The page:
Unit 6 learningrev finalPresentation Transcript
Unit 6: LearningBY: LAURA BROWN & CAMRYN JOSEPH P.5
Key Ideas Classical Conditioning Operant Conditioning Cognitive processes of Learning
How We Learn: Learning- a relatively permanent change in an organism’s behavior due to experience 2 types of Associative learning: 1. Classical Conditioning- type of learning in which one learns to link two or more stimuli and anticipate events 2. Operant Conditioning- A type of learning in which behavior is strengthened if followed by a reinforcer or diminished if followed by a punisher
Classical Conditioning A type of learning first described by Ivan Pavlov and the infamous “dogs”!
Classical Conditioning Acronyms UR or unconditioned response is a not learned: salivating when food** is presented US or unconditioned stimulus** is the food. CR or conditioned response is how the bell signaled food for the dog CS or conditioned stimulus is the bell that had been neutral but now means food Remember: Conditioned = Learned Unconditioned = Unlearned
Processes of Classical Conditioning: Higher-order conditioning- a procedure in which the conditioned stimulus in one experience is paired with a new and neutral stimulus creating a second often weaker conditioned stimulus Example: By using a dog and a bell in the Pavlov trials, the dog salivates to the bell, then the bell can be paired repeatedly with a flash of light and the dog will eventually salivate to the light alone as well as the bell.
Processes Continued Extinction -the diminishing of a conditioned response Occurs when a conditioned stimulus no longer signals an impending unconditioned stimulus Example: In previous example, if you ring a bell over and over again and never feed the dog, the dog will ultimately learn not to salivate when the bell rings
Processes Continued Spontaneous Recovery Appears after extinction and without training The response briefly appears upon presentation of the conditioned stimulus after a brief period of not having it.
Processes ContinuedGeneralization - Occurs once a response has been conditioned Similar stimuli to the conditioned stimulus elicits similar responses Example: Little Albert was conditioned to fear white rats, he also feared other things that resemble white such as white rabbits and Santa Clause’ white beard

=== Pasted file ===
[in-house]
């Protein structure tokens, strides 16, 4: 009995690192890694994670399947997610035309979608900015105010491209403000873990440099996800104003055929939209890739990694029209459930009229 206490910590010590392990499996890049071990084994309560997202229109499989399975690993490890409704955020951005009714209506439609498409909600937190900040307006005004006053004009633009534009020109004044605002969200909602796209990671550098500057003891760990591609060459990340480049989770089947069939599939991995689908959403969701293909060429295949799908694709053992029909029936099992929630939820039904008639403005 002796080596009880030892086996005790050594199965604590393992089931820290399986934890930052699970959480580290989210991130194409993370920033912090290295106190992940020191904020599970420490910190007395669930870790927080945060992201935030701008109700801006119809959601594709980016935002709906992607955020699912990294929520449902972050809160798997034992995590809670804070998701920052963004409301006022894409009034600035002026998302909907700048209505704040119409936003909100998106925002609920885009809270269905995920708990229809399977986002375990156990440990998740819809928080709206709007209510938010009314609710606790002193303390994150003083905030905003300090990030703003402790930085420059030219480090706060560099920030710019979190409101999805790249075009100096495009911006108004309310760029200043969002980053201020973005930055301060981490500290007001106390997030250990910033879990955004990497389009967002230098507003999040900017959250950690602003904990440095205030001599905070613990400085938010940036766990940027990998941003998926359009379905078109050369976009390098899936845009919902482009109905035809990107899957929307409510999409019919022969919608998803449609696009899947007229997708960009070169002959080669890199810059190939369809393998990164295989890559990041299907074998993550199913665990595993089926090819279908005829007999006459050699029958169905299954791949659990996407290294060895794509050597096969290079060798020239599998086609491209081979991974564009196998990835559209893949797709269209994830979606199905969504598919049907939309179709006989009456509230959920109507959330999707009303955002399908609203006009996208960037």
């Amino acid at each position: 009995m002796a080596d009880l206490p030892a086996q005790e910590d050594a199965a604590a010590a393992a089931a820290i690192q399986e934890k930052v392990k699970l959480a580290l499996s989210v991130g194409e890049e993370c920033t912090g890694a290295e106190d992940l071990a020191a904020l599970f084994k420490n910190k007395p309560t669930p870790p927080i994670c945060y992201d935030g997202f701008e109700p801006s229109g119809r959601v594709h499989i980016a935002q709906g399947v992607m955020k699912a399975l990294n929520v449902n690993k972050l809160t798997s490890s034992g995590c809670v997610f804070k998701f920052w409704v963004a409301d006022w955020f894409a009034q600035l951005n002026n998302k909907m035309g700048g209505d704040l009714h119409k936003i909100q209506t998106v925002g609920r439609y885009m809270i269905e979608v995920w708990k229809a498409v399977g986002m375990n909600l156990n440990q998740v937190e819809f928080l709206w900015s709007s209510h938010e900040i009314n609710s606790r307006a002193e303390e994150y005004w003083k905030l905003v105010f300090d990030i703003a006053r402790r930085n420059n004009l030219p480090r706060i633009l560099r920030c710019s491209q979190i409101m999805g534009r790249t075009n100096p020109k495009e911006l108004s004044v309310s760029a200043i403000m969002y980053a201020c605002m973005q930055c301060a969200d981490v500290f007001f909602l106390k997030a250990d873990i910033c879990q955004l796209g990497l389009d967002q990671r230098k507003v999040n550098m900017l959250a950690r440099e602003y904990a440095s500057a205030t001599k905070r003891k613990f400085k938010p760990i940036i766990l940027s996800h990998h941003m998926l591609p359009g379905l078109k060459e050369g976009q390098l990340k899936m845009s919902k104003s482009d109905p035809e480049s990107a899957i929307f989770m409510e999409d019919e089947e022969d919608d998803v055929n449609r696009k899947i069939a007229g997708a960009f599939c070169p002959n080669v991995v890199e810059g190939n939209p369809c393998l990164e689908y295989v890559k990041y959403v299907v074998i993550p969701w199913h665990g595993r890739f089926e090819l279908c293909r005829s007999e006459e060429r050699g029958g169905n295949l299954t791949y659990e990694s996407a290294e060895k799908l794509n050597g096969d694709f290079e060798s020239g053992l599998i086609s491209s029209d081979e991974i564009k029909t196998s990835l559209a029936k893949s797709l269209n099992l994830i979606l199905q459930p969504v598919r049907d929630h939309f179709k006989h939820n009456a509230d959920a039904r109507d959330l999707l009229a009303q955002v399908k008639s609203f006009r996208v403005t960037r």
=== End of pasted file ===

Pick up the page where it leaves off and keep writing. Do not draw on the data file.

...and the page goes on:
Processes Continued Discrimination - The learned ability to distinguish between a conditioned stimulus and other irrelevant stimulus Example: The dog knows the sound of the bell for the food so he will not respond to a bell being played on the radio.
Operant Conditioning Operant Conditioning A type of learning in which behavior is strengthened if followed by a reinforcer or diminished if followed by a punisher
Operant Conditioning Law of Effect Developed by E.L Thorndike, conducted experiments in a puzzle box States that behaviors followed by satisfying or positive consequences are strengthened and more likely to occur Behaviors followed by annoying or negative consequences are weakened and less likely to occur
Operant Conditioning B.F. Skinner Interested in the ABCs of Behavior Designed an operant chamber (Skinner Box) Contained a bar or key that an animal can manipulate to obtain a food or water: reinforcer
Operant Conditioning B. F. Skinner Developed four different training procedures -Positive Reinforcement -Negative Reinforcement -Positive Punishment -Negative Punishment
Operant Conditioning***Positive- something is added (not always good!)***Negative-something is taken away(not always bad)
Operant Learning Reinforcement Schedules Continuous Reinforcement- reinforce the desired response every time it occurs Partial Reinforcement- Reinforcing a response only part of the time Fixed-Ratio Schedule- Reinforces a response only after a specified number of responses (Every so many) Fixed-Interval Schedule- Reinforces a response only after a specified time has elapsed (Every so often) Variable-Ratio Schedule- Reinforces a response only after a specified time has elapsed (Unpredictable #) Variable-Interval Schedule- Reinforces a response at unpredictable time intervals (Unpredictably often)
Operant Learning Fixed-ratio- “definite, definite number, fixed amount” (buy 2 shirts get one free) Fixed-interval- “definite period of time” (Checking cookies after the 10 min baking period)
Operant Learning Variable-Ratio Schedule- “unpredictable #”, gamblers schedule” (Playing a slot machine) Variable-Interval Schedule- “unpredictable amount of time “ (Mr. R’s pop quizzes)
Cognitive Processes in Learning Latent Learning- learning that occurs but is not apparent until there is an incentive to demonstrate it Insight learning- a sudden and often novel realization of the solution to a problem , occurs after little or no interaction with our environment Observational learning- learning by observing others
Cognitive Processes in LearningObservational learning (continued) Mirror Neurons- frontal lobe neurons that fire when performing certain actions or when observing another doing something!
Cognitive Processes in Learning Albert Bandura: Bobo Doll Experiment -Kids imitated adults’ actions to a doll We are especially likely to imitate people we perceive as similar to ourselves, as successful, or as admirable